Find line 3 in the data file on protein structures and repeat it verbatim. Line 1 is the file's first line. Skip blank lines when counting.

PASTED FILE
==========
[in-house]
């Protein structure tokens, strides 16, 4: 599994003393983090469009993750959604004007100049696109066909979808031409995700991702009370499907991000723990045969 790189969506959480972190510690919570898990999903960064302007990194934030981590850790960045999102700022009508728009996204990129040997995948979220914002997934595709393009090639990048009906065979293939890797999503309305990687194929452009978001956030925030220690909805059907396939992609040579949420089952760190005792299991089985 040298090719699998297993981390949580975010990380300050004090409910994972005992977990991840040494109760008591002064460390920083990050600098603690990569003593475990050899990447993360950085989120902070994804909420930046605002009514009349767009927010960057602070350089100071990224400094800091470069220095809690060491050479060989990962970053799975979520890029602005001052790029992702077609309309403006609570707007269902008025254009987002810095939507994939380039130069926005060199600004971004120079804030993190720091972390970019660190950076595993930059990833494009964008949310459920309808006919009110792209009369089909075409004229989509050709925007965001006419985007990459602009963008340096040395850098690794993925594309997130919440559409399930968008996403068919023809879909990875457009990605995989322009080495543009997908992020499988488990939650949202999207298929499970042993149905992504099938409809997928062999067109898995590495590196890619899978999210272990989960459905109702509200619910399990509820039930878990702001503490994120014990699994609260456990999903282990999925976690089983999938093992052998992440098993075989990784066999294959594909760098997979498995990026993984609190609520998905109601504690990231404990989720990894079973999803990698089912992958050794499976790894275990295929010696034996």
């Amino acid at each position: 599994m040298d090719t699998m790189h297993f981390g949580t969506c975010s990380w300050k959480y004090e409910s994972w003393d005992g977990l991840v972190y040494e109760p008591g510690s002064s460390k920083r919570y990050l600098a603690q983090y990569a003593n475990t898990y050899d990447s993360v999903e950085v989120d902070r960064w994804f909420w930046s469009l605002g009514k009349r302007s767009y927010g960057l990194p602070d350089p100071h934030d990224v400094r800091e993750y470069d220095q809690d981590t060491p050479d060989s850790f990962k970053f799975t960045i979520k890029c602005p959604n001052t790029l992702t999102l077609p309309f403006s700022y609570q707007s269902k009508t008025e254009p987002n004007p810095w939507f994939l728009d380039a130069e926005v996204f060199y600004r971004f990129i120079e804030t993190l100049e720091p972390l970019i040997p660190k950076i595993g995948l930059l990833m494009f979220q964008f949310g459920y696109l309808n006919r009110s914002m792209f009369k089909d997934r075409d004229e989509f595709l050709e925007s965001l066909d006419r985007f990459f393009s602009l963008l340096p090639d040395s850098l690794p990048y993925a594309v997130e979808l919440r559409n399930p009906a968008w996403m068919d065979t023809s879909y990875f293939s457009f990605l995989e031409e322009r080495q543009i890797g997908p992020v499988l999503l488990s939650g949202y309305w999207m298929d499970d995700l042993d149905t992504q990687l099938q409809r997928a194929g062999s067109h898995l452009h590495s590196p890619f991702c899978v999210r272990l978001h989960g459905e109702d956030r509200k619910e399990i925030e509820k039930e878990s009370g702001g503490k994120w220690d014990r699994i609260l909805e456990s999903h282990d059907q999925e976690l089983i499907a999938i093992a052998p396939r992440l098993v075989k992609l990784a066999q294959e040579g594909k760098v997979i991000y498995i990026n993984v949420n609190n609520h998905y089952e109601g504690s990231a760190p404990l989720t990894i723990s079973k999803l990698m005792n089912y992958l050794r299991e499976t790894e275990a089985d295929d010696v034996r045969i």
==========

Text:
């Amino acid at each position: 599994m040298d090719t699998m790189h297993f981390g949580t969506c975010s990380w300050k959480y004090e409910s994972w003393d005992g977990l991840v972190y040494e109760p008591g510690s002064s460390k920083r919570y990050l600098a603690q983090y990569a003593n475990t898990y050899d990447s993360v999903e950085v989120d902070r960064w994804f909420w930046s469009l605002g009514k009349r302007s767009y927010g960057l990194p602070d350089p100071h934030d990224v400094r800091e993750y470069d220095q809690d981590t060491p050479d060989s850790f990962k970053f799975t960045i979520k890029c602005p959604n001052t790029l992702t999102l077609p309309f403006s700022y609570q707007s269902k009508t008025e254009p987002n004007p810095w939507f994939l728009d380039a130069e926005v996204f060199y600004r971004f990129i120079e804030t993190l100049e720091p972390l970019i040997p660190k950076i595993g995948l930059l990833m494009f979220q964008f949310g459920y696109l309808n006919r009110s914002m792209f009369k089909d997934r075409d004229e989509f595709l050709e925007s965001l066909d006419r985007f990459f393009s602009l963008l340096p090639d040395s850098l690794p990048y993925a594309v997130e979808l919440r559409n399930p009906a968008w996403m068919d065979t023809s879909y990875f293939s457009f990605l995989e031409e322009r080495q543009i890797g997908p992020v499988l999503l488990s939650g949202y309305w999207m298929d499970d995700l042993d149905t992504q990687l099938q409809r997928a194929g062999s067109h898995l452009h590495s590196p890619f991702c899978v999210r272990l978001h989960g459905e109702d956030r509200k619910e399990i925030e509820k039930e878990s009370g702001g503490k994120w220690d014990r699994i609260l909805e456990s999903h282990d059907q999925e976690l089983i499907a999938i093992a052998p396939r992440l098993v075989k992609l990784a066999q294959e040579g594909k760098v997979i991000y498995i990026n993984v949420n609190n609520h998905y089952e109601g504690s990231a760190p404990l989720t990894i723990s079973k999803l990698m005792n089912y992958l050794r299991e499976t790894e275990a089985d295929d010696v034996r045969i």